it is well said, in every sense, that a man’s religion is the chief fact with regard to him.
Thomas Carlyle, Heroes and Hero-Worship
The exploration of the dynamics of religious change in Chapter 5 emphasised a range of important factors that affect diffusion, adherence and persistence. Underlying many of those factors and themes is the broader issue of how people affect religion, because religion in itself can only be transferred and have an impact via people who believe in it. Religion is not an entity in its own right; it has importance only in so far as it involves people. Yet the relationship between people and religion is reciprocal, with each one both influencing and being influenced by the other. This reciprocity is illustrated, for example, in the emergence of new religious movements (see Chapter 2, pp. 44-8) and the diffusion of existing ones (see Chapter 4, pp. 99-101).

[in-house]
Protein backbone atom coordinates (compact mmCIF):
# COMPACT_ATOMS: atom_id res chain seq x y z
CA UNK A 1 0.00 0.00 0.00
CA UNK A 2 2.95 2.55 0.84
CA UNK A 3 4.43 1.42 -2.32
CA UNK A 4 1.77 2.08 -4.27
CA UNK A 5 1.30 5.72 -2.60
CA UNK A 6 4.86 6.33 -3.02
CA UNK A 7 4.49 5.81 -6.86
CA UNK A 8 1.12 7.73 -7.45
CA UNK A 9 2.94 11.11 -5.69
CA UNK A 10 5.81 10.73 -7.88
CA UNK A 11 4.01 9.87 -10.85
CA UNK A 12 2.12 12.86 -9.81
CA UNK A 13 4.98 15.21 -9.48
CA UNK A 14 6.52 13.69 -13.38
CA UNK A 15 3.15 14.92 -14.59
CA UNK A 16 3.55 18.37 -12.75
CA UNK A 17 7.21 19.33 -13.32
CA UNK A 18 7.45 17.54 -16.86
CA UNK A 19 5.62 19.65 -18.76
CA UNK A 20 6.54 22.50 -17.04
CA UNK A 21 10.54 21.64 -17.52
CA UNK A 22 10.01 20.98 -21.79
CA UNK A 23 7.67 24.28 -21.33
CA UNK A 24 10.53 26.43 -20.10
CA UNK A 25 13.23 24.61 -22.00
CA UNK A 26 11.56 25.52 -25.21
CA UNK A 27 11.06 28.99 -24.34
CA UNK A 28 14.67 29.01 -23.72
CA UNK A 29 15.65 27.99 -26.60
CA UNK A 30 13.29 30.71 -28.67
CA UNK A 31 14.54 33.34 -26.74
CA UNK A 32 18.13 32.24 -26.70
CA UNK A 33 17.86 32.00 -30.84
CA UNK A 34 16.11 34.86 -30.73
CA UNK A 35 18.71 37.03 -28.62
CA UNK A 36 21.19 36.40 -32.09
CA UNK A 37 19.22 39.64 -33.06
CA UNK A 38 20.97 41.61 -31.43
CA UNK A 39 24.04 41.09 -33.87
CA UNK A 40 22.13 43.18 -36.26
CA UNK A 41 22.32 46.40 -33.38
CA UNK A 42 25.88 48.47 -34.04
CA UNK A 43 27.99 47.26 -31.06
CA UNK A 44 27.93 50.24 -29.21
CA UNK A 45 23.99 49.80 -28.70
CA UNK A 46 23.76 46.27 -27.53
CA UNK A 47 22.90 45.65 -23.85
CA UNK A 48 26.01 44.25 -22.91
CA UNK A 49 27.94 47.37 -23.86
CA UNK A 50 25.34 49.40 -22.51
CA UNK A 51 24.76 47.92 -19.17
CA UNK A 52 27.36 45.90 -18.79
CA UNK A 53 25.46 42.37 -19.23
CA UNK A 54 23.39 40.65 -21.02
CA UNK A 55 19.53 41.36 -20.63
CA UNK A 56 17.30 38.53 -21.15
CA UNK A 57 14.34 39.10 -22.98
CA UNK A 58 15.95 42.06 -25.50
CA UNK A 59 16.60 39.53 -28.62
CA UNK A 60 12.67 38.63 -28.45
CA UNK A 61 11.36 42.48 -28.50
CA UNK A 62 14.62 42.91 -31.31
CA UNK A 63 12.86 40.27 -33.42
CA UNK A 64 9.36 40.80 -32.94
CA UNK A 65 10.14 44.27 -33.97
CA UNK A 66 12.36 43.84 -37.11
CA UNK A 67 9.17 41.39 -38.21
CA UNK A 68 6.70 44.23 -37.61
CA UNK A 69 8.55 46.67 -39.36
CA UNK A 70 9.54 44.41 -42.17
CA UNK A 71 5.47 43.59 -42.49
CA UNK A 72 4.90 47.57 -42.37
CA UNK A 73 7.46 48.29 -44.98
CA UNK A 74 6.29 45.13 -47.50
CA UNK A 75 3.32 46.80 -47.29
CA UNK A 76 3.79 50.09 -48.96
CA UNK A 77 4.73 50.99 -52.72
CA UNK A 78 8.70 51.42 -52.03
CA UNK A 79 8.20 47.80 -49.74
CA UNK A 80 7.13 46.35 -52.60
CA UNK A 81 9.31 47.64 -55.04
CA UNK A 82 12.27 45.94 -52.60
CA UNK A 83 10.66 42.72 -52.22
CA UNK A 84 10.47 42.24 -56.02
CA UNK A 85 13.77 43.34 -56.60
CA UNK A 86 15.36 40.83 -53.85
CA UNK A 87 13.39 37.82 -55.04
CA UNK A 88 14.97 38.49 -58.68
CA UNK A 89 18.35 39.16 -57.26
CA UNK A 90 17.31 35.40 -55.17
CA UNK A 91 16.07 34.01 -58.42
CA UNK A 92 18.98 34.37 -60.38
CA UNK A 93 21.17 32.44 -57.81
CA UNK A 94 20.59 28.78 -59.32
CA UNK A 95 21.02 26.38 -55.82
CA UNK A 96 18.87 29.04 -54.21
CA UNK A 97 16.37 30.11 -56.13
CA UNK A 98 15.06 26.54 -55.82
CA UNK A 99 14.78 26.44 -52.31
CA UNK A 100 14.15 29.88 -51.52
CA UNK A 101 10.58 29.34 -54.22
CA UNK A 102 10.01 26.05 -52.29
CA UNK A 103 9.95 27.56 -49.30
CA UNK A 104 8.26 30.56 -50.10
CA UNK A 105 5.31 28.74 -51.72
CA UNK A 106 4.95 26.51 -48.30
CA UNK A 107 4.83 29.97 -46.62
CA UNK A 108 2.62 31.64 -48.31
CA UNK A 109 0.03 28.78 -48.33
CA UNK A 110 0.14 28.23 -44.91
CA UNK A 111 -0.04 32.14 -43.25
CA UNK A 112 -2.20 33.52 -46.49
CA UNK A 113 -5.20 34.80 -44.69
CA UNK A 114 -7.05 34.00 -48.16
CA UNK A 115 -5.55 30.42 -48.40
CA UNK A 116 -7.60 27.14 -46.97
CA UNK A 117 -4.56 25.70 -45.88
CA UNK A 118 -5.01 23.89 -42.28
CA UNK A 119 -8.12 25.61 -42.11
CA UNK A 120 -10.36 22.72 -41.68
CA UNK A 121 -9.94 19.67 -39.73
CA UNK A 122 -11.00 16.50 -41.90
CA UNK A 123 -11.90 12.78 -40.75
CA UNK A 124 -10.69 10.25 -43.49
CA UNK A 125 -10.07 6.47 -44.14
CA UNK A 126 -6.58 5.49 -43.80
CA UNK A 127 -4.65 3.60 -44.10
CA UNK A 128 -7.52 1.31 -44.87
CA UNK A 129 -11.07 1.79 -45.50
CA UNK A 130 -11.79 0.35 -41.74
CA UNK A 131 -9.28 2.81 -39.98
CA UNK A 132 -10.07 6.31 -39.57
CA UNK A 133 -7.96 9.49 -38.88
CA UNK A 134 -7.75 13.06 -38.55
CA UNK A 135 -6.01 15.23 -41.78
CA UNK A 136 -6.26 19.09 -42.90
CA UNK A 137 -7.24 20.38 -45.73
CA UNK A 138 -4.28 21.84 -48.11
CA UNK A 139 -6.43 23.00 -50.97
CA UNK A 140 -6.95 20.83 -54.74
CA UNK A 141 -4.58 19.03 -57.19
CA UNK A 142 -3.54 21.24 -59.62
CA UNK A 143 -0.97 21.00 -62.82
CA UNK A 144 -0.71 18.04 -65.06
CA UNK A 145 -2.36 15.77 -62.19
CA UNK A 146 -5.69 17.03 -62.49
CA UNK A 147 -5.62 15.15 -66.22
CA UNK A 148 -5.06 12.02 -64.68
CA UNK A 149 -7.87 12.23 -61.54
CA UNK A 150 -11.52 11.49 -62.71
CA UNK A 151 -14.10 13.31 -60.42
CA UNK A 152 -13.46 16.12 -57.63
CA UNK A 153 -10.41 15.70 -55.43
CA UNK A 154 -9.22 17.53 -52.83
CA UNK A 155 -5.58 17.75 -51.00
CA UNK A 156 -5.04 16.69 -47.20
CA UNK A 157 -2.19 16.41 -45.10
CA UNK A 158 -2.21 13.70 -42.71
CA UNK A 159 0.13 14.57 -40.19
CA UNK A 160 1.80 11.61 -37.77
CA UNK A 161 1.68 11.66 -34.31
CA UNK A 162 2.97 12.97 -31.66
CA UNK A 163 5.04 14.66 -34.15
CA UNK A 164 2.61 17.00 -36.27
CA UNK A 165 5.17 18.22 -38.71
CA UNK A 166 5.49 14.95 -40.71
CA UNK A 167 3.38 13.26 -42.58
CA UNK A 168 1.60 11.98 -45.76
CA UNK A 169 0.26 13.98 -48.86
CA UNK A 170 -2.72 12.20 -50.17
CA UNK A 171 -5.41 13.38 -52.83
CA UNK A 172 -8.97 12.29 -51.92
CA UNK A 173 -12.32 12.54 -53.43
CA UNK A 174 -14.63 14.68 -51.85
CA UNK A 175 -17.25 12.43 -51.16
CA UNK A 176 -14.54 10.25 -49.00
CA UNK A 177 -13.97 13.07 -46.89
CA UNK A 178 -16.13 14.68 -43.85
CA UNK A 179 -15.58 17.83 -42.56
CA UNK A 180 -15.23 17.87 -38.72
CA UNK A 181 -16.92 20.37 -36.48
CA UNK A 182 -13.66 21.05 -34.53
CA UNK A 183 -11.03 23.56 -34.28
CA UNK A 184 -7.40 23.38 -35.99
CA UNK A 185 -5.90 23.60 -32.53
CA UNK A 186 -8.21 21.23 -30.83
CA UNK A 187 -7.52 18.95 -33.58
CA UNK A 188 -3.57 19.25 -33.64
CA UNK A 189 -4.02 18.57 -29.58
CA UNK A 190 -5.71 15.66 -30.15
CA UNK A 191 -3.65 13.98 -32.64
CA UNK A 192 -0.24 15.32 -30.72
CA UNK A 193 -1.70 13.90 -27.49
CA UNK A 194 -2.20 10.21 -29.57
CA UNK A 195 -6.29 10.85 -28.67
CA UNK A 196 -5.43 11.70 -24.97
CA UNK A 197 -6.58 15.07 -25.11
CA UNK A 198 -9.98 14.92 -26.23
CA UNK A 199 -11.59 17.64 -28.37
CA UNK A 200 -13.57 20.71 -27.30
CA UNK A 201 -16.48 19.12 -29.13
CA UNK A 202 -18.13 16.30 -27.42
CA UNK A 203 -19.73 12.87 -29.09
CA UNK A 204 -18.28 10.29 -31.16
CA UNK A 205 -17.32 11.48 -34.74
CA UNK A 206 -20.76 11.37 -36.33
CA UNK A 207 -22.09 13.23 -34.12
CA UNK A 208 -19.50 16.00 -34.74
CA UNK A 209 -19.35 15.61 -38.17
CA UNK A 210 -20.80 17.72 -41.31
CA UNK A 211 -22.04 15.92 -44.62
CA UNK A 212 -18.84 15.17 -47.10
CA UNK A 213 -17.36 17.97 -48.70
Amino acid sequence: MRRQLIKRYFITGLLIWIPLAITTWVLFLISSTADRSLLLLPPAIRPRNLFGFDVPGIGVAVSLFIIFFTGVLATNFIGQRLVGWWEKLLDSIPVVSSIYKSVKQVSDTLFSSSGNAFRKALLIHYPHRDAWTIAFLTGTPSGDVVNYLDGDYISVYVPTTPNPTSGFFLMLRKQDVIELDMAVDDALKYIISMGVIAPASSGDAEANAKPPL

In this chapter we focus on some important dimensions of the impact of religion on people. The three focal points—demography, development and politics—are chosen to illustrate ways in which religious factors can exert powerful influences on how people behave, and in turn give rise to some quite pronounced geographical patterns and features. There are many other ways in which religion influences behaviour, and such dynamics are also evident in terms of landscapes (Chapter 7) and pilgrimage (Chapter 8).
Religious beliefs can be a powerful determinant of personal decisions which most individuals and families face, including family size and mobility. In reality, however, the relationship is two-way because demographic factors also influence the diffusion, stability and persistence of religious groups.
It is often difficult to isolate the impact of religion as an influence on demography from the broad matrix of socio-cultural factors in which it is embedded.